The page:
How to Make Dichroic Glass

The most important thing to remember about dichroic glass is that the glass itself is not dichroic. Glass does not produce colors; It is a "coating" of thin, ultrafine sheets of various oxides and quartz that is applied to the surface of the glass. This creates an "interference filter" that reflects or transmits light based on the oxides used, the thickness of the layers, and other similar factors. The dichroic glass manufacturing process consists of four steps.

First, the glass is thoroughly cleaned in a flawless environment, which, depending on the end-use, may require up to four glass cleanings to meet the technical specifications. The slightest dirt, fingerprints, or drop of water can have an undesirable effect on the glass. You can get the best dichroic glass online via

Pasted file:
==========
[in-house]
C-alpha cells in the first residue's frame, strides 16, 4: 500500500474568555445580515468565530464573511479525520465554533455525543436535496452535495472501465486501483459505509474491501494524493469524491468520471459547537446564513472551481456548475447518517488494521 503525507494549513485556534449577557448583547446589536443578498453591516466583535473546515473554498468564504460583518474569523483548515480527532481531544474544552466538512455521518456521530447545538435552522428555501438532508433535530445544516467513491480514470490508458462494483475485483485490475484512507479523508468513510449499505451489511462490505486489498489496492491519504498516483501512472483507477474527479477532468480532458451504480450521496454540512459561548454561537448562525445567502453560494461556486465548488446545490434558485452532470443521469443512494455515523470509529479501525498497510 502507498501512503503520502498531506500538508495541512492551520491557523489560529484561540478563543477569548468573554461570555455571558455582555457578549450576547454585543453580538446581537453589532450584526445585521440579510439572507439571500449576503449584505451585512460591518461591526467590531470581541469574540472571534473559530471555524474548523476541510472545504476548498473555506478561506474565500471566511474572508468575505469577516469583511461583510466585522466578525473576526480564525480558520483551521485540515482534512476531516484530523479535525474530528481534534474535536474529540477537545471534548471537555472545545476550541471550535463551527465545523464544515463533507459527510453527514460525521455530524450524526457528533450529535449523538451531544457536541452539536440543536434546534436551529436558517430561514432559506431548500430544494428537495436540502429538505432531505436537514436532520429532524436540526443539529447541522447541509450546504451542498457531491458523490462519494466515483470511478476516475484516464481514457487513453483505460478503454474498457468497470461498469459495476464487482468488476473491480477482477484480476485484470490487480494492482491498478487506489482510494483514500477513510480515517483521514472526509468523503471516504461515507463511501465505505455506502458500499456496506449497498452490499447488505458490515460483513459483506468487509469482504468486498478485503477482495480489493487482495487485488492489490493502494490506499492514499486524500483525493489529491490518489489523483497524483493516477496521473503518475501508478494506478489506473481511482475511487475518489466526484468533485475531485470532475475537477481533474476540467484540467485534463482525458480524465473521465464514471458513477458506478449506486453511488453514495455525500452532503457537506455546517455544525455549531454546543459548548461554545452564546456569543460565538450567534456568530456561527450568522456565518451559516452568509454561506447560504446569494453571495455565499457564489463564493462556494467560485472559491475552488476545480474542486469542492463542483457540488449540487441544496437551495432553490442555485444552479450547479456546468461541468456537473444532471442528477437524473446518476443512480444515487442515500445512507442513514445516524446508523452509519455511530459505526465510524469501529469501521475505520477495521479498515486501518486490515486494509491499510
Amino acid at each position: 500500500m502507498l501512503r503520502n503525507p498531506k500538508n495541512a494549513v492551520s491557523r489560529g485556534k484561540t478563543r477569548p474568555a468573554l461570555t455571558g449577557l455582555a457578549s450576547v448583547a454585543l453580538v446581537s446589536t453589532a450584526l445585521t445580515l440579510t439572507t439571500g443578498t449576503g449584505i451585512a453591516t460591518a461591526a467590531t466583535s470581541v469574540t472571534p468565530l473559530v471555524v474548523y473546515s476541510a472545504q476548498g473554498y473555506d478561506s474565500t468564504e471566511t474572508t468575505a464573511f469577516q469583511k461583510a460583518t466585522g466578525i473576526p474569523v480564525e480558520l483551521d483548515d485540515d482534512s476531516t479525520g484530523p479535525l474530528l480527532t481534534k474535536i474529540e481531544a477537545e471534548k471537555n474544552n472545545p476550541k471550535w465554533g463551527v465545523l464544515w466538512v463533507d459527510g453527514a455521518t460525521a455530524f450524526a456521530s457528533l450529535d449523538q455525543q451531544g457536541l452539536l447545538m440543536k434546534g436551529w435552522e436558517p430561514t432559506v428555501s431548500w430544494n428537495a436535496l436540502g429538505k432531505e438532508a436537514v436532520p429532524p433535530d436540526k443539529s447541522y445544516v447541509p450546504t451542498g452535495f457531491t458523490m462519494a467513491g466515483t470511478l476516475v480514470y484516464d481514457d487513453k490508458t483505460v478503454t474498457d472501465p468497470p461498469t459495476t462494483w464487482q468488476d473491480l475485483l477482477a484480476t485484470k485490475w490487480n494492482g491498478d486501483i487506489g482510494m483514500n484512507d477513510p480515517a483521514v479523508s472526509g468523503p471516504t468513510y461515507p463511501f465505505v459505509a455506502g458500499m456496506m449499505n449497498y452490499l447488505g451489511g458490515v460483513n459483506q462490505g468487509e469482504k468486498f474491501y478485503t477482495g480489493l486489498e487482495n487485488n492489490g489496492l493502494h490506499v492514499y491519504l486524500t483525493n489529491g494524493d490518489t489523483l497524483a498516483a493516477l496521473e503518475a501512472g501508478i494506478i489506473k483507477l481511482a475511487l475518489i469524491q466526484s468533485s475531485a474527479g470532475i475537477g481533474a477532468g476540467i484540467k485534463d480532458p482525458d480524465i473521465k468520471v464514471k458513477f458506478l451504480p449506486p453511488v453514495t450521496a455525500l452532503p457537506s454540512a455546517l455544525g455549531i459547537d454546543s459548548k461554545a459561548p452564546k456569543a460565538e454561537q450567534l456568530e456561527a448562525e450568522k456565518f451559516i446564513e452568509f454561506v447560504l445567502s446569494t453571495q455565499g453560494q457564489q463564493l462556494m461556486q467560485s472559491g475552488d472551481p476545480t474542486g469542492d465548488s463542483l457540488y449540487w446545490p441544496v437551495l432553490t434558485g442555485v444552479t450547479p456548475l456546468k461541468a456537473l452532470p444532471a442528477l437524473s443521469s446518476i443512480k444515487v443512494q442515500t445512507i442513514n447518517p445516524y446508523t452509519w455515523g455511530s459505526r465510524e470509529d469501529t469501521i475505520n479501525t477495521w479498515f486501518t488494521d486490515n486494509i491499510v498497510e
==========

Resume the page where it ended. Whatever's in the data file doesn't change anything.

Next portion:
Once the glass is cleaned, the second step is done: the glass is placed in a furnace or vacuum chamber containing an electron gun and a crucible or container where the metal oxides are stored. 

Air is pumped to pressurize the chamber and at the right moment, the electron gun is activated, vaporizing the oxides. The vaporized oxides condense and stick to any surface inside the room, especially glass.

Once the desired oxide thickness is reached, the electron gun is turned off and new oxide is put to use, if necessary. The process is repeated until the desired coating thickness or planned color is reached.

The air is then slowly pumped back into the chamber, gradually cooling the molten glass and returning the pressure inside the chamber to normal. The vacuum chamber is opened, the glass is removed, inspected, packed, and shipped.